Introduction of miR-1 and miR-133a into an embryonal rhabdomyosarcoma-derived cell line is cytostatic, which suggested a strong tumour-suppressive role for these microRNAs. Expression of miR-1 but not miR-133a gave transcriptional profiles that were consistent with a strong promyogenic influence on the cells, again demonstrating the role of miR-1 in muscle differentiation from precursor stem cells. The authors propose that miR-1 and miR-133a act to repress isoforms of genes that are not normally expressed in muscle cells. All of these observations suggest that mis-regulation of miR-1 and miR-133a can result in tumorogenesis via abolition of the suppressive effect they have on certain gene targets and of the removal of the promotion of differentiation of the cells exerted my miR-1.[16]

The involvement of miR-1 in cancer is not limited to cancers of muscle and muscle tissues. MiR-1 may have a tumour-suppressive effect in bladder cancer by regulation of LIM and SH3 protein 1 (LASP1) .[17] In lung cancer there is evidence for the down-regulation of miR-1.[18]

There is evidence for the role of miR-1-2 as a modulator in acute myeloid leukemia via its transcription by the zinc-finger transcription factor, EVI1, ectopic virus expression site 1. ChIP assays have shown that EVI1 binds strongly to the promoters of miR-1-2 and miR-133-a-1, and expression of EVI1 is significantly correlated with the expression of miR-1-2 and miR-133-a-1 in established cell lines and in patient samples. However, only miR-1-2 was involved in abnormal proliferation in EVI1 expressing cell lines.[19]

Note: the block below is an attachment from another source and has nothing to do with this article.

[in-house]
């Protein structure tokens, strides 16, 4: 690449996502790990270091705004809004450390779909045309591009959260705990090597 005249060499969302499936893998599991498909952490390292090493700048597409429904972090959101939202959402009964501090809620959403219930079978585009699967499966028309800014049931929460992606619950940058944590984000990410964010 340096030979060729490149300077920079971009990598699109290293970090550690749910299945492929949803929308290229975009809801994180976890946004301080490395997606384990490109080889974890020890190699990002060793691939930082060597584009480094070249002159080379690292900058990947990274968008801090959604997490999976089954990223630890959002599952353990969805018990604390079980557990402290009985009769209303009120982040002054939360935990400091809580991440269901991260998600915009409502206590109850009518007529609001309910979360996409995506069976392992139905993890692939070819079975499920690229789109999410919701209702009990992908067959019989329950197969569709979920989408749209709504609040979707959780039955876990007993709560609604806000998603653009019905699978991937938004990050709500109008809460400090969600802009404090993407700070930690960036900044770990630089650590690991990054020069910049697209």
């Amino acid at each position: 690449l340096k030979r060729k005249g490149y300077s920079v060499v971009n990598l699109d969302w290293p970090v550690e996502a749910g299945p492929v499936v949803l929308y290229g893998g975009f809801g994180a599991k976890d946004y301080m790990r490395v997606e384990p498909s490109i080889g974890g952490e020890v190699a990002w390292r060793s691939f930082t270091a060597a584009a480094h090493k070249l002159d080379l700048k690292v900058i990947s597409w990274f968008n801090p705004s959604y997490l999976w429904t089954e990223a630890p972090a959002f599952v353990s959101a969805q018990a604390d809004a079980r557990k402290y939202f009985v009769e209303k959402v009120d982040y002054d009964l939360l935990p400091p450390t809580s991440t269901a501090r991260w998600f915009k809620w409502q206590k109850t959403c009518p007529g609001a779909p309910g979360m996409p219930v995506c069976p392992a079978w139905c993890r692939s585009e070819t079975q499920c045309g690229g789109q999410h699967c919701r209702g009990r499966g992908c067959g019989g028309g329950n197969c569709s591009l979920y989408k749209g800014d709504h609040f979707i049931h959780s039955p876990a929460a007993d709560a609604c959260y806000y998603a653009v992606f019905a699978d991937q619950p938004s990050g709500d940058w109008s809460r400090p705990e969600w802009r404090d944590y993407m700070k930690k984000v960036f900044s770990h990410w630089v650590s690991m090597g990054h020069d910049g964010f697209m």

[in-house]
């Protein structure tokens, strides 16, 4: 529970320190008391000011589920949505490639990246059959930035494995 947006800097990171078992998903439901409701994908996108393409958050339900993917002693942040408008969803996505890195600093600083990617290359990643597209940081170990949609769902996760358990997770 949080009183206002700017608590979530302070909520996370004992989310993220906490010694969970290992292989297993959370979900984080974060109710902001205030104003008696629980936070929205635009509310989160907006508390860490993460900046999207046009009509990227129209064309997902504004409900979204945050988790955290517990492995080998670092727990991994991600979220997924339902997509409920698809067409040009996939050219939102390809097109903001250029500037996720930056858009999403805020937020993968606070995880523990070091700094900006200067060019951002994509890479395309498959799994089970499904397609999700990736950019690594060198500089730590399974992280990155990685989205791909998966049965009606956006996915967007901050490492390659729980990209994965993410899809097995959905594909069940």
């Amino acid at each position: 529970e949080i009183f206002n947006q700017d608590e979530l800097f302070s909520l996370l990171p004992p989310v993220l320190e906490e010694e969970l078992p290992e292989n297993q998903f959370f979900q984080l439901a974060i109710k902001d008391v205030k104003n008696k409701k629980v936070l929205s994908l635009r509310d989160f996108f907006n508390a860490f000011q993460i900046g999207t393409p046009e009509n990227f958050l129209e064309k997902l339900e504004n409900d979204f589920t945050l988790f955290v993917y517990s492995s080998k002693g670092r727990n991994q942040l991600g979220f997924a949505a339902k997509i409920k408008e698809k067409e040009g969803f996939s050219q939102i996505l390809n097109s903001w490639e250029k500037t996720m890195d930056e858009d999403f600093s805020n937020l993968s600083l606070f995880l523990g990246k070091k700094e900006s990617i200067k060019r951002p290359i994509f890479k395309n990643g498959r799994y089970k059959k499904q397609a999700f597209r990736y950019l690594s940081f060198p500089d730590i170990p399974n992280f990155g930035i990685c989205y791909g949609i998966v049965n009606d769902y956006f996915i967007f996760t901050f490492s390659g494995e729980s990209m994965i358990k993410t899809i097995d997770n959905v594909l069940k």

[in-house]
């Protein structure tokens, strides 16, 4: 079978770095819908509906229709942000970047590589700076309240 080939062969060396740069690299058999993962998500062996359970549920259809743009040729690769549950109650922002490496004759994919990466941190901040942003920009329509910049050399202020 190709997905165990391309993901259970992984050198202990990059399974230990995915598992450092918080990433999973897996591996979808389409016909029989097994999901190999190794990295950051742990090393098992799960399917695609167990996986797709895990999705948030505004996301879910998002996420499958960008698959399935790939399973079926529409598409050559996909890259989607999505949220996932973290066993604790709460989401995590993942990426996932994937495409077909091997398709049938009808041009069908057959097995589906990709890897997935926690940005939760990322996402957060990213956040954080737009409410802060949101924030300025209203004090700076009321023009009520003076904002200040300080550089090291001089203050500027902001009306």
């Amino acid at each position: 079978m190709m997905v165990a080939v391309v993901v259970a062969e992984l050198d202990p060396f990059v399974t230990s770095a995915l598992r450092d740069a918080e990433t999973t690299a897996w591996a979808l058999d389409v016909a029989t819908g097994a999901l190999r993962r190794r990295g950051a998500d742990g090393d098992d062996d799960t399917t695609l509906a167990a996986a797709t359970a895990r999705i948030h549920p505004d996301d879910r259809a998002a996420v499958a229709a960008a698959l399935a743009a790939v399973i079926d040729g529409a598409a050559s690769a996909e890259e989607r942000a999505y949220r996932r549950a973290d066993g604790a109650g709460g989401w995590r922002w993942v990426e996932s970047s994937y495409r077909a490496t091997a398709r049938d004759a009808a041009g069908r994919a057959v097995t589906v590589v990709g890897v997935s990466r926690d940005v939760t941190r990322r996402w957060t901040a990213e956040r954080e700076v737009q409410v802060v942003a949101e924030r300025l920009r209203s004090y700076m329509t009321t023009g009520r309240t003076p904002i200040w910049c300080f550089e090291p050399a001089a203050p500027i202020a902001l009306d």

miR-1 and related microRNA miR-499 are proposed to be involved in the regulation of hepatocellular carcinoma (HCC) pathogenesis.[20] These two microRNAs have been shown to downregulate the expression of the ets1 proto-oncogene in cell lines HepG2 by targeting the 3'UTR of ets1. ets1 is involved in extracellular matrix (ECM) degradation which is an important process required for tumor cell invasion and migration.